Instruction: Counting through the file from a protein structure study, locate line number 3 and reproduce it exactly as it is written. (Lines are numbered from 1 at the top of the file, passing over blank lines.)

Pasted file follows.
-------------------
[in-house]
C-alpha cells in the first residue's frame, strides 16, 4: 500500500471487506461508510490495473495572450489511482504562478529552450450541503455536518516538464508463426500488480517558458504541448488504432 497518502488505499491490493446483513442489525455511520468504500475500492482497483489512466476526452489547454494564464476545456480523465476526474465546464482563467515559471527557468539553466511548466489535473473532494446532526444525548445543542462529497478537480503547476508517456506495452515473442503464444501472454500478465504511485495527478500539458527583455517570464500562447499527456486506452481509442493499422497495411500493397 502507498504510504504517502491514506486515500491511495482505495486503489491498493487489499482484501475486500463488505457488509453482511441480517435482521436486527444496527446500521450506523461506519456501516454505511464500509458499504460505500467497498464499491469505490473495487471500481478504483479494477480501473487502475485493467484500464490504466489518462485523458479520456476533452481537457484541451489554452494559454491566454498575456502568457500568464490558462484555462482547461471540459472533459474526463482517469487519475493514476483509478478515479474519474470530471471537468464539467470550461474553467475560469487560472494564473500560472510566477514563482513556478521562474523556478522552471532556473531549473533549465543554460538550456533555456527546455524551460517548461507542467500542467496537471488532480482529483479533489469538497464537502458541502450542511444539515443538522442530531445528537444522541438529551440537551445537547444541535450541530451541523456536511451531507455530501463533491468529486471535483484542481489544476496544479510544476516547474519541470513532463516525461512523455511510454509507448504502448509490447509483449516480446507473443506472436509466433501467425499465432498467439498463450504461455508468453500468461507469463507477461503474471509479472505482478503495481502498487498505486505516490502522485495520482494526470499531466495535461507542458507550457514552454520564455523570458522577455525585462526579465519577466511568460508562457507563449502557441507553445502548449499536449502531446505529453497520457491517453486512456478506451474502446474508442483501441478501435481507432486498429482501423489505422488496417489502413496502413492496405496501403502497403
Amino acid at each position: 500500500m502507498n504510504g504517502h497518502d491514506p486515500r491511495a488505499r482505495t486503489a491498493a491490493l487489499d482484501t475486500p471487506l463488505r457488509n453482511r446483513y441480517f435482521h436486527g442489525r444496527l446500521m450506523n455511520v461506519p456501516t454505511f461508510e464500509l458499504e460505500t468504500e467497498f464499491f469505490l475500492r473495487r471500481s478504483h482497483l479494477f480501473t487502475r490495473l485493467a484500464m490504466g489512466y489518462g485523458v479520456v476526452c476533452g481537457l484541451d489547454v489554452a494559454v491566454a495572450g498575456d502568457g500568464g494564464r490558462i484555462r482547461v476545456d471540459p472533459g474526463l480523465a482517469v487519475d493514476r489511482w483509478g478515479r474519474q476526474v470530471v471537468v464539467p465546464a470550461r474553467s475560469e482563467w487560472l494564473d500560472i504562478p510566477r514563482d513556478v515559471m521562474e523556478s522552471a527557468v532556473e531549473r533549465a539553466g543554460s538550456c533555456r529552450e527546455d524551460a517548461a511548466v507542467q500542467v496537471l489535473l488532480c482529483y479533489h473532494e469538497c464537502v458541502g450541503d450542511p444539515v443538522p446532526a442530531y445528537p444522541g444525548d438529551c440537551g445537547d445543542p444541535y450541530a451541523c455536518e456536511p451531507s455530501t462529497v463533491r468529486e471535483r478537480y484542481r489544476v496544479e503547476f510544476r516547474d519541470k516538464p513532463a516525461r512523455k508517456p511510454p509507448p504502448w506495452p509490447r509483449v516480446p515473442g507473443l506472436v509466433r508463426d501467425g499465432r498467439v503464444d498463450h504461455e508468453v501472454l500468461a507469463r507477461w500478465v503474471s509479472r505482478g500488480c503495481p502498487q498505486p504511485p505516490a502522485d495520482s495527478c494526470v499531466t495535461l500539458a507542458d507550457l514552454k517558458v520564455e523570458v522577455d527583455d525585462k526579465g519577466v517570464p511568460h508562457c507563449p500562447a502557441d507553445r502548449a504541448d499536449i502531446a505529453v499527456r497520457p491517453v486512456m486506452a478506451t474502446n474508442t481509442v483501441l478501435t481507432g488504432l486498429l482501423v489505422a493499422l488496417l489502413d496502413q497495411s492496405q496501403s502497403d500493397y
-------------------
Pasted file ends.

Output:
Amino acid at each position: 500500500m502507498n504510504g504517502h497518502d491514506p486515500r491511495a488505499r482505495t486503489a491498493a491490493l487489499d482484501t475486500p471487506l463488505r457488509n453482511r446483513y441480517f435482521h436486527g442489525r444496527l446500521m450506523n455511520v461506519p456501516t454505511f461508510e464500509l458499504e460505500t468504500e467497498f464499491f469505490l475500492r473495487r471500481s478504483h482497483l479494477f480501473t487502475r490495473l485493467a484500464m490504466g489512466y489518462g485523458v479520456v476526452c476533452g481537457l484541451d489547454v489554452a494559454v491566454a495572450g498575456d502568457g500568464g494564464r490558462i484555462r482547461v476545456d471540459p472533459g474526463l480523465a482517469v487519475d493514476r489511482w483509478g478515479r474519474q476526474v470530471v471537468v464539467p465546464a470550461r474553467s475560469e482563467w487560472l494564473d500560472i504562478p510566477r514563482d513556478v515559471m521562474e523556478s522552471a527557468v532556473e531549473r533549465a539553466g543554460s538550456c533555456r529552450e527546455d524551460a517548461a511548466v507542467q500542467v496537471l489535473l488532480c482529483y479533489h473532494e469538497c464537502v458541502g450541503d450542511p444539515v443538522p446532526a442530531y445528537p444522541g444525548d438529551c440537551g445537547d445543542p444541535y450541530a451541523c455536518e456536511p451531507s455530501t462529497v463533491r468529486e471535483r478537480y484542481r489544476v496544479e503547476f510544476r516547474d519541470k516538464p513532463a516525461r512523455k508517456p511510454p509507448p504502448w506495452p509490447r509483449v516480446p515473442g507473443l506472436v509466433r508463426d501467425g499465432r498467439v503464444d498463450h504461455e508468453v501472454l500468461a507469463r507477461w500478465v503474471s509479472r505482478g500488480c503495481p502498487q498505486p504511485p505516490a502522485d495520482s495527478c494526470v499531466t495535461l500539458a507542458d507550457l514552454k517558458v520564455e523570458v522577455d527583455d525585462k526579465g519577466v517570464p511568460h508562457c507563449p500562447a502557441d507553445r502548449a504541448d499536449i502531446a505529453v499527456r497520457p491517453v486512456m486506452a478506451t474502446n474508442t481509442v483501441l478501435t481507432g488504432l486498429l482501423v489505422a493499422l488496417l489502413d496502413q497495411s492496405q496501403s502497403d500493397y